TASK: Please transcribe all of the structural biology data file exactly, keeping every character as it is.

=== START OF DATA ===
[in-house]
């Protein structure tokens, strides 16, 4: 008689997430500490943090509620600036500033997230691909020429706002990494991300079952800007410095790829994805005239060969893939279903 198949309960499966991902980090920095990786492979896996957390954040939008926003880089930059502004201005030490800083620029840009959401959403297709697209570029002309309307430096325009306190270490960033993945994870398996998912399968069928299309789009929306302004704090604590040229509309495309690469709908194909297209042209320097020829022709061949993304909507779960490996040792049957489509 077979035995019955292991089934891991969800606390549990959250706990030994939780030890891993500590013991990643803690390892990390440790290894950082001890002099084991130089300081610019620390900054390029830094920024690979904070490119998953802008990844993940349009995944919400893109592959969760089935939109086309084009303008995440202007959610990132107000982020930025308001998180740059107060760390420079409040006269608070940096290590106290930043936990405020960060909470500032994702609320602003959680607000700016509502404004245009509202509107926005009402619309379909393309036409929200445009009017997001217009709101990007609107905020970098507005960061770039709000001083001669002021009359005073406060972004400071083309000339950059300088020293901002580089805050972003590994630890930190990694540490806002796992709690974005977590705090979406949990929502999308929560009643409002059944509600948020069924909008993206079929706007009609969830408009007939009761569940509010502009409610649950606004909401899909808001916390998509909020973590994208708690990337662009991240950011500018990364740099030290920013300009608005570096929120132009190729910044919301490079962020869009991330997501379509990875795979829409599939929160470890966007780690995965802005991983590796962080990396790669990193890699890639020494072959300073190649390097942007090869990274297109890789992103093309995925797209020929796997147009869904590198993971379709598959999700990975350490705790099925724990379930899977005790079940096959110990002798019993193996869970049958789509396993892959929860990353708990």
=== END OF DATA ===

[in-house]
């Protein structure tokens, strides 16, 4: 008689997430500490943090509620600036500033997230691909020429706002990494991300079952800007410095790829994805005239060969893939279903 198949309960499966991902980090920095990786492979896996957390954040939008926003880089930059502004201005030490800083620029840009959401959403297709697209570029002309309307430096325009306190270490960033993945994870398996998912399968069928299309789009929306302004704090604590040229509309495309690469709908194909297209042209320097020829022709061949993304909507779960490996040792049957489509 077979035995019955292991089934891991969800606390549990959250706990030994939780030890891993500590013991990643803690390892990390440790290894950082001890002099084991130089300081610019620390900054390029830094920024690979904070490119998953802008990844993940349009995944919400893109592959969760089935939109086309084009303008995440202007959610990132107000982020930025308001998180740059107060760390420079409040006269608070940096290590106290930043936990405020960060909470500032994702609320602003959680607000700016509502404004245009509202509107926005009402619309379909393309036409929200445009009017997001217009709101990007609107905020970098507005960061770039709000001083001669002021009359005073406060972004400071083309000339950059300088020293901002580089805050972003590994630890930190990694540490806002796992709690974005977590705090979406949990929502999308929560009643409002059944509600948020069924909008993206079929706007009609969830408009007939009761569940509010502009409610649950606004909401899909808001916390998509909020973590994208708690990337662009991240950011500018990364740099030290920013300009608005570096929120132009190729910044919301490079962020869009991330997501379509990875795979829409599939929160470890966007780690995965802005991983590796962080990396790669990193890699890639020494072959300073190649390097942007090869990274297109890789992103093309995925797209020929796997147009869904590198993971379709598959999700990975350490705790099925724990379930899977005790079940096959110990002798019993193996869970049958789509396993892959929860990353708990």